Health plans attempt to negotiate lower prices from providers and, in some cases, they have been quite successful. In these cases, exposing results of health plan negotiations could undermine that success when those providers learn that others are being paid more. At least once, an insurer dropped a price transparency initiative after provider pressure to raise payment rates. Others believe health plans will use the information to apply downward price pressure to high-priced providers. Multiple examples exist of successful cost reduction following price transparency initiatives, documented through a study of state price transparency websites, a study of the experience of 18 employers that used a price transparency platform, an evaluation of an insurer-led initiative, and a study of another large employer initiative.
The price transparency rules will not be a silver bullet for health care cost reduction. The new rules are just a starting point. Implementation could fail in various ways, the first of which is a court ruling adverse to HHS.
Despite concerns, there are reasons to be optimistic.
Several prior smaller-scale price transparency initiatives or studies demonstrate reduced spending and shifted dynamics in ways that benefit consumers. For example, the cost of hip replacements was found to decrease by 7.3 percent in states with websites that shared prices, with about half of the decrease estimated to come from providers reducing prices and about half from consumers switching to less expensive hospitals. An insurer-led initiative focused on informing patients who had had an MRI about MRI imaging costs found an 18.7 percent decrease in cost to the insurer of subsequent tests, and the variation in prices among affected providers shrunk by 30 percent.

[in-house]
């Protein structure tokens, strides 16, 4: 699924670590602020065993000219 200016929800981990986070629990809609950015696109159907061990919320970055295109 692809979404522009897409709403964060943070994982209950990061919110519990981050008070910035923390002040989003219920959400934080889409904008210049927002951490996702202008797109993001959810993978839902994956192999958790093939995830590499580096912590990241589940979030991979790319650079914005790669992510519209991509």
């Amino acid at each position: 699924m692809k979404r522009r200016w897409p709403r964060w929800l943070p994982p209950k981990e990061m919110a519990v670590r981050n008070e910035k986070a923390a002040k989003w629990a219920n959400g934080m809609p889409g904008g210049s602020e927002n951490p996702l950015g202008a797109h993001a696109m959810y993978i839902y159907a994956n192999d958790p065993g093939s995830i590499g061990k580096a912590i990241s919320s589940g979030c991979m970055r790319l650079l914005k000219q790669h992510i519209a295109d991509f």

In addition, several key trends could help the rules have a greater effect now than in the past. More consumers are participating in high-deductible health plans, where their attention to price can directly affect their personal spending. As providers have begun participating in alternative payment models (APMs) more frequently, they could become more interested in price information because it might affect their bottom line under the risk arrangements that APMs introduce. Meanwhile, we’re also seeing innovation in new digital solutions that could use the price data to create customer-friendly comparative tools, making it potentially much easier for consumers to use the newly available information when planning their health care.
Given the importance of reducing health care spending, policymakers should study the implementation and consequences of the transparency rules beginning after the first year, and they should remain ready to make timely adjustments if adverse effects emerge. In 2022, key research questions include whether the highest-priced hospitals as of early 2021 reduced their prices by early 2022, without apparent reduction to quality or access; whether employers report using the information to pressure health plans to create more cost-effective networks; and whether consumers in high-deductible plans used the information. Being ready to understand this early experience with the hospital rules might help us identify lessons that could be used to ensure effective implementation of the broader transparency rules for health plans set to take effect during 2022-2023.